Dynasty estate planning helps families have a positive relationship with money

By Richard Bloomfield

For the Deseret News

Published: Tuesday, Feb. 12 2013 10:04 a.m. MST

From these proceeds, he and his wife will receive a significant taxable payment each year to fund their retirement. The remainder, after both of them are gone, will fund a family donor advised charitable fund that their daughters will direct for charitable and social causes. Wealth, otherwise lost to taxes, will fund satisfying endeavors for generations.

The financial power of the dynasty trust was dramatically portrayed in a recent study. Consider $1 million gifted directly to a child, which grew at 6 percent with modest distributions. The money was passed to the child who subsequently passed it to the third generation, all with no planning. After estate taxes, the total value grew to $7.6 million.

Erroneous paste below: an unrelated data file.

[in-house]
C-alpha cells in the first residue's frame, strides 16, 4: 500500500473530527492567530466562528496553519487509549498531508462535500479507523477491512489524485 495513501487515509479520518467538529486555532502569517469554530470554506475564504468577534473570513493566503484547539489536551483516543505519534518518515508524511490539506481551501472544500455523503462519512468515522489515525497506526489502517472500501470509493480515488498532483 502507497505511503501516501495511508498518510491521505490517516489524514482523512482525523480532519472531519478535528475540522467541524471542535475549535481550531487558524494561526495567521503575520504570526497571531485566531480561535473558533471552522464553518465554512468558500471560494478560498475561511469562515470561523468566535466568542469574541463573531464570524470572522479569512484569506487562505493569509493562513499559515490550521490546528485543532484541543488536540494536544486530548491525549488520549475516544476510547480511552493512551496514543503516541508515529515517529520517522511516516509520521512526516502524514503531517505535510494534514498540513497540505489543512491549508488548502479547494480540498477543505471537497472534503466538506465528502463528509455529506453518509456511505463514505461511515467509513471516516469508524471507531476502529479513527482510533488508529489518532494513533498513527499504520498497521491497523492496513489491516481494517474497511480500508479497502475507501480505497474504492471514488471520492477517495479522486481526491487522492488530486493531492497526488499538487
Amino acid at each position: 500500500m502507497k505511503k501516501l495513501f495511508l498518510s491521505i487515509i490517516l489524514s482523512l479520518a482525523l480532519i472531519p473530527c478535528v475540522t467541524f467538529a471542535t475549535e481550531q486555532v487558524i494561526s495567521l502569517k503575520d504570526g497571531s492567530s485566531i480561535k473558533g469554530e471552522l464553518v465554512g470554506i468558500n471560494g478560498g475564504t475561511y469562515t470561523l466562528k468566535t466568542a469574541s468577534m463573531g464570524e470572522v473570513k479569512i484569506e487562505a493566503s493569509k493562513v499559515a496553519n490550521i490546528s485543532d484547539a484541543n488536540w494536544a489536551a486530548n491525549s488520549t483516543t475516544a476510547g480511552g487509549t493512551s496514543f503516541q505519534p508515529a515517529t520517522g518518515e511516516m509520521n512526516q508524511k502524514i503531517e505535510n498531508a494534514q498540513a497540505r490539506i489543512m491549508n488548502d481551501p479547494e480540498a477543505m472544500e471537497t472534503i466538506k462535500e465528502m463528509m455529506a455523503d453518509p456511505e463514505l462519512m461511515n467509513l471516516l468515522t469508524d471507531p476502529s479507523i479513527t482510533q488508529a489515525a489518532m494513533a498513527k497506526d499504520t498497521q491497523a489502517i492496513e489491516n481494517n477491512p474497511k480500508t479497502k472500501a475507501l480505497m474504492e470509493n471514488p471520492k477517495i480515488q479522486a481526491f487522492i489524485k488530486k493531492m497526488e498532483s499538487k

The same $1 million gifted to a dynasty trust and kept in the dynasty trust under the same assumptions and for the same number of generations would grow to $83.8 million. The only difference was that the dynasty trust paid no estate tax on the money or its growth.

Not only is there financial clout in dynasty planning, but there is emotional, social and spiritual influence as families thoughtfully pass on the legacy of family wealth and values.

Rich Bloomfield, CPA, is an author, co-host of the business radio show “What About Wealth” and the managing member of Bloomfield CFO, PLLC, a CPA firm specializing in gift and estate planning and asset protection planning.

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